Superstores is what people in the food business call their newest invention, and there aren't any of them in Washington. Yet.
Superstores are coming, soon, however, as part of Safeway's $22 million expansion plan in the metropolitan area. If Giant Food doesn't get some, too, it will be only because of definitions, because Giant's biggest stores are almost "super" by the industry's standards.
So how is a superstore different from a supermarket?
It is bigger. And it sellsss more things, a lot more than just food.
Like television sets. You already can pick up a little Sony at the Safeway store in Olney, where the chain has its biggest nonfood department in this area, the prototype for superstore expansion here.
The Olney store is also the only store Safeway has on the East Coast that accepts bank credit cards. Mastercharge and Visa can't be used for groceries, only nonfood items, and purchase minimum precludes small transactions. Food and charge cards don't mix because the service charge to merchants on bank cards is bigger than typical supermarket profits.
As the biggest food chain in the country, Safeway last year earned 91 cents on every $100 of business. On $11 billion of sales, it earned $102 million in 1977.
These slim food profit margins are the reason companies such as Safeway are trying to increase the portion of nonfood items that go through their checkouts.
Television sets and microwave ovens carry the biggest tickets in superstores, but there are lots of other smalll electric items, cameras, watches and gifts avaiflable from a serviced counter.
Housewares, a greatly expanded health and beauty aids department, auto supplies, small hardware items, greeting cards and selected softgoods - such as inexpensive canvas shoes and towels - are in the mix.
Safeway's superstore formula calls for 40,000 square feet of selling space - roughly one-third to one-half more than conventional stores - with the usual meat, grocery and produce departments, the expanded nonfoods section and one or more of what food marketing people call "boutiques."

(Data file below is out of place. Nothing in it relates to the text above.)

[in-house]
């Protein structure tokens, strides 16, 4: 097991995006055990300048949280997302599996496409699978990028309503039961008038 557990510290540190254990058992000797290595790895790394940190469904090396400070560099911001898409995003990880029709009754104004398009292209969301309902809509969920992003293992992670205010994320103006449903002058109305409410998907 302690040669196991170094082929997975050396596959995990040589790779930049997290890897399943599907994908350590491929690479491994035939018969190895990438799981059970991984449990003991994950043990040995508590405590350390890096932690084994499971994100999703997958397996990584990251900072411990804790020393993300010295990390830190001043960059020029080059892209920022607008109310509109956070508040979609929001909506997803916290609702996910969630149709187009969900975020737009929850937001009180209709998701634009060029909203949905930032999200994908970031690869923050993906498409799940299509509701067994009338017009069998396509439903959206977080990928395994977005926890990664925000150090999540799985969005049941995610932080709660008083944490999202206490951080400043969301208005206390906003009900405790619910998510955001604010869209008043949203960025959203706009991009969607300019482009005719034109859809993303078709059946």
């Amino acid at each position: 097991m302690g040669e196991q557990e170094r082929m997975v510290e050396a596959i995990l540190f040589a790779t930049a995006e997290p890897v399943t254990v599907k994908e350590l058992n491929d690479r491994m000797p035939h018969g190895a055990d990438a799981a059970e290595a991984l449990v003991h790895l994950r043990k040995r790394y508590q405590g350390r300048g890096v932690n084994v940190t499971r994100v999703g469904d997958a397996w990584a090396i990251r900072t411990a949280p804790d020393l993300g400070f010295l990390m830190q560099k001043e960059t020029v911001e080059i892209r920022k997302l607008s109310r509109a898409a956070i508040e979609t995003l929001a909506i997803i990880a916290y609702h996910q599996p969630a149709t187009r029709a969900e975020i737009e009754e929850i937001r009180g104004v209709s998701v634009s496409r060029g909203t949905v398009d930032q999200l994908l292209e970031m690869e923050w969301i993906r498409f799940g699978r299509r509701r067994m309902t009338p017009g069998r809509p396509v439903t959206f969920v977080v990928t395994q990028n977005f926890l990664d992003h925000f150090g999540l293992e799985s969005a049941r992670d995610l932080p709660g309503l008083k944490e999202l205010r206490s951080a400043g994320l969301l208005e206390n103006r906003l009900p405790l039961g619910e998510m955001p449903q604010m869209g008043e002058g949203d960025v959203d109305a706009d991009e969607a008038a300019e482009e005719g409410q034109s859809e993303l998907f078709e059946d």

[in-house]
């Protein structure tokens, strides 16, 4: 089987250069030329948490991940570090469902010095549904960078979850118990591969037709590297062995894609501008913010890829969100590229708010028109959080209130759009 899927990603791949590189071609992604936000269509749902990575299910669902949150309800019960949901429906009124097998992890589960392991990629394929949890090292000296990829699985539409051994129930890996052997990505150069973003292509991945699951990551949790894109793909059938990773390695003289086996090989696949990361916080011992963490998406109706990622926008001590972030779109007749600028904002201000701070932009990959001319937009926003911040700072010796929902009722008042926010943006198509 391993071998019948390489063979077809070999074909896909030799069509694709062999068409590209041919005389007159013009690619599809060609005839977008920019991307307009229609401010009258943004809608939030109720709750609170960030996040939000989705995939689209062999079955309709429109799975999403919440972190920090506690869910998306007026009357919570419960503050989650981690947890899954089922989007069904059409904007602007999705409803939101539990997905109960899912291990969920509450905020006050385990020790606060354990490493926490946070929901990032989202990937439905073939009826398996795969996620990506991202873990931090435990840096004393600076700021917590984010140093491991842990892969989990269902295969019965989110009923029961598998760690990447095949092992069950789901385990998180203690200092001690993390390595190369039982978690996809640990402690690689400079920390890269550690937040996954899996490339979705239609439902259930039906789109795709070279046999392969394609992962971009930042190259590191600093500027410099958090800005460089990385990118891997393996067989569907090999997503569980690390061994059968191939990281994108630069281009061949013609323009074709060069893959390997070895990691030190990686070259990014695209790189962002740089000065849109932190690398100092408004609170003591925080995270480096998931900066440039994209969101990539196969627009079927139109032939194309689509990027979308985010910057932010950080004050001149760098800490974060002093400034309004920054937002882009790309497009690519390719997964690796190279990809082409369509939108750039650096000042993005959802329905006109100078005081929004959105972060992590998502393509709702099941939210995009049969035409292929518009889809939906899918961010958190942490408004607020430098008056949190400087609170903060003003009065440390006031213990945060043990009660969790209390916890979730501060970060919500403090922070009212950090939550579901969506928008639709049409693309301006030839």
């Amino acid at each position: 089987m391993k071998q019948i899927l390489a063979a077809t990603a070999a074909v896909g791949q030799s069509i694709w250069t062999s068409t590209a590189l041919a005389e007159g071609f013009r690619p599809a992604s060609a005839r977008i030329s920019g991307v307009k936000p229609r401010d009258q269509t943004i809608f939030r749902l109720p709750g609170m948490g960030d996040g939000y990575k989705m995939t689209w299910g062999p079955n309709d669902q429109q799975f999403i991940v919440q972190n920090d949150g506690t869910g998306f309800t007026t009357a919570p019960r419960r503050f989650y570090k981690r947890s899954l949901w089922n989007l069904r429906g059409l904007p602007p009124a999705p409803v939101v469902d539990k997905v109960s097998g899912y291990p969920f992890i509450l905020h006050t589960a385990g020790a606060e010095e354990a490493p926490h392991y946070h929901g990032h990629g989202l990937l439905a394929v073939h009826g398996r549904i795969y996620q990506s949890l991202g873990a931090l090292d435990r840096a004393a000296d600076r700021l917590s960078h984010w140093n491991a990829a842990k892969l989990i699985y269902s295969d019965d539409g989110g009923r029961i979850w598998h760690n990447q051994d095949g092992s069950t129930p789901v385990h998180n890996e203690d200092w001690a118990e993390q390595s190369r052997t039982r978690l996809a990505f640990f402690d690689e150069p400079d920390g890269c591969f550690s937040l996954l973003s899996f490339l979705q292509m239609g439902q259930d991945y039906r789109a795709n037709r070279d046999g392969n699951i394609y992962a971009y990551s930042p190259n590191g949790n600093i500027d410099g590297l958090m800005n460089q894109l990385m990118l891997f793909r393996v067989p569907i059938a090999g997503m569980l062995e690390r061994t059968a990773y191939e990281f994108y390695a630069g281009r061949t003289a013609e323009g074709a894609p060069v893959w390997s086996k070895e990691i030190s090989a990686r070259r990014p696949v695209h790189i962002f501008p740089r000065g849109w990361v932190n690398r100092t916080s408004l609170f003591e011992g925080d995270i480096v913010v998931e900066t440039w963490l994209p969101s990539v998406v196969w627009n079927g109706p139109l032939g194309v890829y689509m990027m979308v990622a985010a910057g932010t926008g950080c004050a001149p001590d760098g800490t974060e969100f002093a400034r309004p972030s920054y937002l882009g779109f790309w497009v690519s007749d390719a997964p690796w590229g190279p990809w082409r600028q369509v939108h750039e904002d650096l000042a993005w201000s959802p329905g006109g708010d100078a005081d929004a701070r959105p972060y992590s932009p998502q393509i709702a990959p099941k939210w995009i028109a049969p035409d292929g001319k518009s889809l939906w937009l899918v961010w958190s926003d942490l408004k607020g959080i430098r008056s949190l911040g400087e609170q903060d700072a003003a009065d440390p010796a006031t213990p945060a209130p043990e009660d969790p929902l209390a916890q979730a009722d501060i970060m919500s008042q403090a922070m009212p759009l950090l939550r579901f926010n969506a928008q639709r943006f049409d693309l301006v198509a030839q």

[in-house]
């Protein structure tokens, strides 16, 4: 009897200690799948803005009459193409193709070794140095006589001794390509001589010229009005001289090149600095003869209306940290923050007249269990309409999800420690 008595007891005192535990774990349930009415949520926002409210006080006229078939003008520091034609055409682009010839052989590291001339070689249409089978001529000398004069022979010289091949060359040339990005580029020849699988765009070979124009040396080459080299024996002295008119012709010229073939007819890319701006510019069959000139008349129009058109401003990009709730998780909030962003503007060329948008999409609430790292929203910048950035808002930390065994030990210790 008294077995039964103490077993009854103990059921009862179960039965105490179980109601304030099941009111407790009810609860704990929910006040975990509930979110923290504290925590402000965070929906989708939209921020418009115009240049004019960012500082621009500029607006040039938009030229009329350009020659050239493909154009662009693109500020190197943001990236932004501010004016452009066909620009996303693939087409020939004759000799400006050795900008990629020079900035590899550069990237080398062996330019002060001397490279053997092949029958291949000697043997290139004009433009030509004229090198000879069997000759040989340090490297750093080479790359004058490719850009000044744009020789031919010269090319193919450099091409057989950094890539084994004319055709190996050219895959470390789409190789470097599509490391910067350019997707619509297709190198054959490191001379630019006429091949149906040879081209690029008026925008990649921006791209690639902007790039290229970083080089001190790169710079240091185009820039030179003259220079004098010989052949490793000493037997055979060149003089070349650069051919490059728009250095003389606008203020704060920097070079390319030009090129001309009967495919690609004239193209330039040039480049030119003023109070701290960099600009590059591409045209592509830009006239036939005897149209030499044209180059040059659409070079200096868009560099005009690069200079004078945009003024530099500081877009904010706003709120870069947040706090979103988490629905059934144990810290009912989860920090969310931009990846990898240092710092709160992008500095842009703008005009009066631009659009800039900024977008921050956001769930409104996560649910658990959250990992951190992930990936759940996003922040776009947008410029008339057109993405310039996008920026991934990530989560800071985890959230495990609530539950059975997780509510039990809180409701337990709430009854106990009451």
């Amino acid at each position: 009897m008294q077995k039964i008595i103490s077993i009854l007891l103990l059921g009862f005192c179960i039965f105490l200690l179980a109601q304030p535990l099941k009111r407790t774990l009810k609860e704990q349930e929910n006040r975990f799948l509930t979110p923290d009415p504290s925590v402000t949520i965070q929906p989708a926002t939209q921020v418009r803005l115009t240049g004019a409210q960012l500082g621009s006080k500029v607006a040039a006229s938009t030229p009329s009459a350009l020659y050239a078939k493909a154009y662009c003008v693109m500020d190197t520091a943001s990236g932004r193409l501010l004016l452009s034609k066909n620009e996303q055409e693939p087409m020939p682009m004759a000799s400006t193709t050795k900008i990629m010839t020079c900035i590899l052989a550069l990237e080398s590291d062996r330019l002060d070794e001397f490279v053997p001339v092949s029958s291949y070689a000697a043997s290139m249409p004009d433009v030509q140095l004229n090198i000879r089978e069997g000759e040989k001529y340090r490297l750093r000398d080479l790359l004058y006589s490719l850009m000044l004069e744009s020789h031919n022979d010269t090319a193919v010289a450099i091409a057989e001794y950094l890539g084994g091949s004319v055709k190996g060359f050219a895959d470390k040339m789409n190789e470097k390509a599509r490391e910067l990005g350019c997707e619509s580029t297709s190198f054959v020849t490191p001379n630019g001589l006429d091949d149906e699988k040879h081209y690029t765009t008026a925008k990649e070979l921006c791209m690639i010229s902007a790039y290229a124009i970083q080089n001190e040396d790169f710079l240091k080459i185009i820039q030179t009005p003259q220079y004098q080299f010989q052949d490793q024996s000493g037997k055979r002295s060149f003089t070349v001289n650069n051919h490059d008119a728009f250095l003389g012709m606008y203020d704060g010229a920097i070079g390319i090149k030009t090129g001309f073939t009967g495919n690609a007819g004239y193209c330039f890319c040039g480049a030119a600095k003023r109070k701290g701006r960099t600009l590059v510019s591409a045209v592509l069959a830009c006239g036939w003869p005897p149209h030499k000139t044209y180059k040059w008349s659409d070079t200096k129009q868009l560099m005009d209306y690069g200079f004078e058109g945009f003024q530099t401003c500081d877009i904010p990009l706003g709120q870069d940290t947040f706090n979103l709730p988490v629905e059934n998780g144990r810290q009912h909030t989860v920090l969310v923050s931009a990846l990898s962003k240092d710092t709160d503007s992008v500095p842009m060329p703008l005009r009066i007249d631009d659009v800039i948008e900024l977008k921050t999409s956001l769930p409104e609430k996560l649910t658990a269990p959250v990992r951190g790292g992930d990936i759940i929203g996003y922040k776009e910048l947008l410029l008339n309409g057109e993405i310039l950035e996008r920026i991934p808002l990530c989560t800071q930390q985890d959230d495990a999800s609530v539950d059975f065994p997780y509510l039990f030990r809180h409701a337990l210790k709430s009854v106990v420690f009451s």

In some areas, the "boutiques" may be a wine and cheese shop, a fast food take-out or branch bank, but locally they most often will be delicatessens, bakeries or pharmacies.
Giant Food has been agressively turning its health and beauty aids departments into full-fledged pharmacies for several years, and now has 41 of them. (Market estimates place Safeway first in the Washington market, with 33 percent of the food business to Giant's 30. In the Baltimore-Washington market, Giant is first with a 24 percent share to Safeway's 22.)
The name of the game, of course, is "one stop shoppint" - buying everything at the food store, a concept that has not been notably successful in this country.
Superstores, in fact, are second or third-generation mutations of giant stores called "hypermarches" that were born in France, emigrated to Canada, and died in Chicago as a noble experiment of the Jewel Companies.
The first successful "super-stores" were opened by South-western independent supermarketers as a way to one-up chains such as Safeway. Safeway is one of those companies that has a reputation for never doing anything first, but nearly always doing it better.
Superstores cater to super-shoppers, the people who spend $70 a week or more in grocery stores. That is about 42 percent of the 2.1 million people in the greater Washington area, according to one study of local consumers. One-stop shopping also is aimed at working women and in Washington that is a majority of adult females.
Long-time followers of food marketing such as Robert Rossner, editor of Convenience Stores magazine, see superstores as the evolutionary product of the breeding of retail giants. It is more efficient for a big chain to run 1,000 super stores than 2,000 conventional markets because overhead is lower.
But as superstores proliferate, says Rossner, so do neighborhood convenience stores running between the legs of the giants, serving the customers who don't go to their grocery store to buy a television set.